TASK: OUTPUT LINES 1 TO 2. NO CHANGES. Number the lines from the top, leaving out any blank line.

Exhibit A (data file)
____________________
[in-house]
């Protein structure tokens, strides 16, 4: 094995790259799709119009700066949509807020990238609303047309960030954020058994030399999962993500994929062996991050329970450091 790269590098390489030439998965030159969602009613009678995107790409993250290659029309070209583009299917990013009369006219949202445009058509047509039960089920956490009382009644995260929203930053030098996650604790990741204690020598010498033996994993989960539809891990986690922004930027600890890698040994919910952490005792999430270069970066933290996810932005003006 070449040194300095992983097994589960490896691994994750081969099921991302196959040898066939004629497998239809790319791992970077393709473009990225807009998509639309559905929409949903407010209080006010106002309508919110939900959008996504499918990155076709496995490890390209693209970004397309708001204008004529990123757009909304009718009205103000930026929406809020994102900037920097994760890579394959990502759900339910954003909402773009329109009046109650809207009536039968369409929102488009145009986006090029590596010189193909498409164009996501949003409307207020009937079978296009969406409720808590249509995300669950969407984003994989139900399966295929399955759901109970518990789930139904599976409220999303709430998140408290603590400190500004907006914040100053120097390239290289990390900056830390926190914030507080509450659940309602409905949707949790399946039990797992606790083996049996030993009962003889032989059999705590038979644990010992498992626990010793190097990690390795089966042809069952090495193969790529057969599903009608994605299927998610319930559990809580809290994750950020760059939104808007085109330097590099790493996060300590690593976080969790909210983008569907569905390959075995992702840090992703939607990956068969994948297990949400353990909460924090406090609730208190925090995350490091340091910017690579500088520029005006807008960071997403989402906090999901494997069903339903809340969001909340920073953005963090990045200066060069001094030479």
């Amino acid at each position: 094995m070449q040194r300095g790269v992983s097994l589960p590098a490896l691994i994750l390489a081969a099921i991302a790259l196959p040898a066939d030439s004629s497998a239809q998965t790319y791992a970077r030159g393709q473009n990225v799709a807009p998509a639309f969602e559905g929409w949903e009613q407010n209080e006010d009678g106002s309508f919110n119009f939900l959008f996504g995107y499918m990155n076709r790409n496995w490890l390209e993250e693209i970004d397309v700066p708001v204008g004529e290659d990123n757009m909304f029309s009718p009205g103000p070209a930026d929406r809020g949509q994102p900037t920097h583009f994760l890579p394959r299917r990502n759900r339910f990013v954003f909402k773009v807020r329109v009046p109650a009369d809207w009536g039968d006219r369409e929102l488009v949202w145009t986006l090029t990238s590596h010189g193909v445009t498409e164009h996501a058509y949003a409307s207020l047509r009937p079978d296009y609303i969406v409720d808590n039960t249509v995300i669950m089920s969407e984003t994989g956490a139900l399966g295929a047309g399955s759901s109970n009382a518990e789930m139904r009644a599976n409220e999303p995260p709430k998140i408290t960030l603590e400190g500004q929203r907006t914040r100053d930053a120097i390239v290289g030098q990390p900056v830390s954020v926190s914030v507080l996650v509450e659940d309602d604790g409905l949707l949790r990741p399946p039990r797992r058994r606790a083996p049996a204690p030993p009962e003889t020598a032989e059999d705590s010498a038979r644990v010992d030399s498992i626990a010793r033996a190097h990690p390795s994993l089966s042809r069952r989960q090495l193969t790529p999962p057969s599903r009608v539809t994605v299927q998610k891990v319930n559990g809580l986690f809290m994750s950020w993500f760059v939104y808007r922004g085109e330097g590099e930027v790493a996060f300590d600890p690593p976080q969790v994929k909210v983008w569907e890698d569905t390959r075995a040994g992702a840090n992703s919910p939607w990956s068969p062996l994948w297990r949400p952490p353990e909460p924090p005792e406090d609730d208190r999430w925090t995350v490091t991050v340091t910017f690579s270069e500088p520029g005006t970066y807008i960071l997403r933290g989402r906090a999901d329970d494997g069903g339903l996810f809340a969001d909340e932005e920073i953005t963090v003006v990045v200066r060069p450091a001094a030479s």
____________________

[in-house]
């Protein structure tokens, strides 16, 4: 094995790259799709119009700066949509807020990238609303047309960030954020058994030399999962993500994929062996991050329970450091 790269590098390489030439998965030159969602009613009678995107790409993250290659029309070209583009299917990013009369006219949202445009058509047509039960089920956490009382009644995260929203930053030098996650604790990741204690020598010498033996994993989960539809891990986690922004930027600890890698040994919910952490005792999430270069970066933290996810932005003006 070449040194300095992983097994589960490896691994994750081969099921991302196959040898066939004629497998239809790319791992970077393709473009990225807009998509639309559905929409949903407010209080006010106002309508919110939900959008996504499918990155076709496995490890390209693209970004397309708001204008004529990123757009909304009718009205103000930026929406809020994102900037920097994760890579394959990502759900339910954003909402773009329109009046109650809207009536039968369409929102488009145009986006090029590596010189193909498409164009996501949003409307207020009937079978296009969406409720808590249509995300669950969407984003994989139900399966295929399955759901109970518990789930139904599976409220999303709430998140408290603590400190500004907006914040100053120097390239290289990390900056830390926190914030507080509450659940309602409905949707949790399946039990797992606790083996049996030993009962003889032989059999705590038979644990010992498992626990010793190097990690390795089966042809069952090495193969790529057969599903009608994605299927998610319930559990809580809290994750950020760059939104808007085109330097590099790493996060300590690593976080969790909210983008569907569905390959075995992702840090992703939607990956068969994948297990949400353990909460924090406090609730208190925090995350490091340091910017690579500088520029005006807008960071997403989402906090999901494997069903339903809340969001909340920073953005963090990045200066060069001094030479």